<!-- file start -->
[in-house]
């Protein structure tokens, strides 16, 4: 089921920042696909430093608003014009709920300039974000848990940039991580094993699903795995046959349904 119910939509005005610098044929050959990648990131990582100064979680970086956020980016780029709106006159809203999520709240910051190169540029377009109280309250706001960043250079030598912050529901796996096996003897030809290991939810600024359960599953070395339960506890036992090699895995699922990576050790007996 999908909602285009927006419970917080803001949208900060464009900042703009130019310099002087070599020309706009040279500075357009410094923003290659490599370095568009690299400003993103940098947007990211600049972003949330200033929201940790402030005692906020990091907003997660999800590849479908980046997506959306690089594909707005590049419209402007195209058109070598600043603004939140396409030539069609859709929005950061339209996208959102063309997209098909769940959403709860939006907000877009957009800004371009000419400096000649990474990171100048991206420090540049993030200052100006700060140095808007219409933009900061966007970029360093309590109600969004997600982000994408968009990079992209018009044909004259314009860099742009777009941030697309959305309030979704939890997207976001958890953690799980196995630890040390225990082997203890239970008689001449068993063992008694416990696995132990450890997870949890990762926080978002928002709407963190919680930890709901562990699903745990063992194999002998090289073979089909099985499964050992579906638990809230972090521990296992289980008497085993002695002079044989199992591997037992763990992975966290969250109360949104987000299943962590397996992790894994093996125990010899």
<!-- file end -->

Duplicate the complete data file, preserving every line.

[in-house]
């Protein structure tokens, strides 16, 4: 089921920042696909430093608003014009709920300039974000848990940039991580094993699903795995046959349904 119910939509005005610098044929050959990648990131990582100064979680970086956020980016780029709106006159809203999520709240910051190169540029377009109280309250706001960043250079030598912050529901796996096996003897030809290991939810600024359960599953070395339960506890036992090699895995699922990576050790007996 999908909602285009927006419970917080803001949208900060464009900042703009130019310099002087070599020309706009040279500075357009410094923003290659490599370095568009690299400003993103940098947007990211600049972003949330200033929201940790402030005692906020990091907003997660999800590849479908980046997506959306690089594909707005590049419209402007195209058109070598600043603004939140396409030539069609859709929005950061339209996208959102063309997209098909769940959403709860939006907000877009957009800004371009000419400096000649990474990171100048991206420090540049993030200052100006700060140095808007219409933009900061966007970029360093309590109600969004997600982000994408968009990079992209018009044909004259314009860099742009777009941030697309959305309030979704939890997207976001958890953690799980196995630890040390225990082997203890239970008689001449068993063992008694416990696995132990450890997870949890990762926080978002928002709407963190919680930890709901562990699903745990063992194999002998090289073979089909099985499964050992579906638990809230972090521990296992289980008497085993002695002079044989199992591997037992763990992975966290969250109360949104987000299943962590397996992790894994093996125990010899």